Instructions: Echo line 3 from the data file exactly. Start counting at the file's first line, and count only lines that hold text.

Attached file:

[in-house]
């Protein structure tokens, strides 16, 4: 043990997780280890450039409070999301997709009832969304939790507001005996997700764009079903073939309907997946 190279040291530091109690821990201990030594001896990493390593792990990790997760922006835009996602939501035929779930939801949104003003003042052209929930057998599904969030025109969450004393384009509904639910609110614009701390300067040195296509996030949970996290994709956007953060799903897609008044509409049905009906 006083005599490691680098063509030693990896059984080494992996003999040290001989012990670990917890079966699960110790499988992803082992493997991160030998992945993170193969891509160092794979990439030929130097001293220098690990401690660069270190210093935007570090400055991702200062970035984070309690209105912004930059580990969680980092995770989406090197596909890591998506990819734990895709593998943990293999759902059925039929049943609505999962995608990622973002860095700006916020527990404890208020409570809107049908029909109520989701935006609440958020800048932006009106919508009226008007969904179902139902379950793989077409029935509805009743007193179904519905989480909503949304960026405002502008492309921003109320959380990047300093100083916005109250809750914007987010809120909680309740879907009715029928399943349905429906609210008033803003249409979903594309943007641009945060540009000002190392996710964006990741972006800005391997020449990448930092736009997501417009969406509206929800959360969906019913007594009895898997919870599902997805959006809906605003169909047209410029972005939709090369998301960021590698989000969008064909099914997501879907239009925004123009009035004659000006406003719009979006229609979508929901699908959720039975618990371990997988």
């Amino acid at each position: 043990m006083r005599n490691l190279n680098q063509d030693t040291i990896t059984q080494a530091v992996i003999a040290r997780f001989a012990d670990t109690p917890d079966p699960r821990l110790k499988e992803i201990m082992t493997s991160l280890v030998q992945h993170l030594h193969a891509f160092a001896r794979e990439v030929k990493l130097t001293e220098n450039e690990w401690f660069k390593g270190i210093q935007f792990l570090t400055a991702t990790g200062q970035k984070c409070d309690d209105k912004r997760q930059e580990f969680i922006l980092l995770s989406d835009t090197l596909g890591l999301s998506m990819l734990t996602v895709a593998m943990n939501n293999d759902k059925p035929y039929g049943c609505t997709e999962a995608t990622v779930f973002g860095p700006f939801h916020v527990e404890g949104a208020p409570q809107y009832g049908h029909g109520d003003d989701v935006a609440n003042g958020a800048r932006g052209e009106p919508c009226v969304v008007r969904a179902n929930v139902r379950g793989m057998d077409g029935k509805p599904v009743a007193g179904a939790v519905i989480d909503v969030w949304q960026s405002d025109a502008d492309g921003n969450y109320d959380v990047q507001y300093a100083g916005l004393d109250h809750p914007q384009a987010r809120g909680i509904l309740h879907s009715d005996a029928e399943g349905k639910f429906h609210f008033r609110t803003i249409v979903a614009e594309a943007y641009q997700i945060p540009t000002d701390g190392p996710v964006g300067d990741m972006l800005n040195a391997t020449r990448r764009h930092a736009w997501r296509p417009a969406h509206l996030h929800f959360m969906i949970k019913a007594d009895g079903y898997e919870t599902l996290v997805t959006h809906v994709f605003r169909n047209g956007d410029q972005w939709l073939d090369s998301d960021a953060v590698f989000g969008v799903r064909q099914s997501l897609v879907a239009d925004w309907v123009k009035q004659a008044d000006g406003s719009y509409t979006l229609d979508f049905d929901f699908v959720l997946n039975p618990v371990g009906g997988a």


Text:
């Amino acid at each position: 043990m006083r005599n490691l190279n680098q063509d030693t040291i990896t059984q080494a530091v992996i003999a040290r997780f001989a012990d670990t109690p917890d079966p699960r821990l110790k499988e992803i201990m082992t493997s991160l280890v030998q992945h993170l030594h193969a891509f160092a001896r794979e990439v030929k990493l130097t001293e220098n450039e690990w401690f660069k390593g270190i210093q935007f792990l570090t400055a991702t990790g200062q970035k984070c409070d309690d209105k912004r997760q930059e580990f969680i922006l980092l995770s989406d835009t090197l596909g890591l999301s998506m990819l734990t996602v895709a593998m943990n939501n293999d759902k059925p035929y039929g049943c609505t997709e999962a995608t990622v779930f973002g860095p700006f939801h916020v527990e404890g949104a208020p409570q809107y009832g049908h029909g109520d003003d989701v935006a609440n003042g958020a800048r932006g052209e009106p919508c009226v969304v008007r969904a179902n929930v139902r379950g793989m057998d077409g029935k509805p599904v009743a007193g179904a939790v519905i989480d909503v969030w949304q960026s405002d025109a502008d492309g921003n969450y109320d959380v990047q507001y300093a100083g916005l004393d109250h809750p914007q384009a987010r809120g909680i509904l309740h879907s009715d005996a029928e399943g349905k639910f429906h609210f008033r609110t803003i249409v979903a614009e594309a943007y641009q997700i945060p540009t000002d701390g190392p996710v964006g300067d990741m972006l800005n040195a391997t020449r990448r764009h930092a736009w997501r296509p417009a969406h509206l996030h929800f959360m969906i949970k019913a007594d009895g079903y898997e919870t599902l996290v997805t959006h809906v994709f605003r169909n047209g956007d410029q972005w939709l073939d090369s998301d960021a953060v590698f989000g969008v799903r064909q099914s997501l897609v879907a239009d925004w309907v123009k009035q004659a008044d000006g406003s719009y509409t979006l229609d979508f049905d929901f699908v959720l997946n039975p618990v371990g009906g997988a």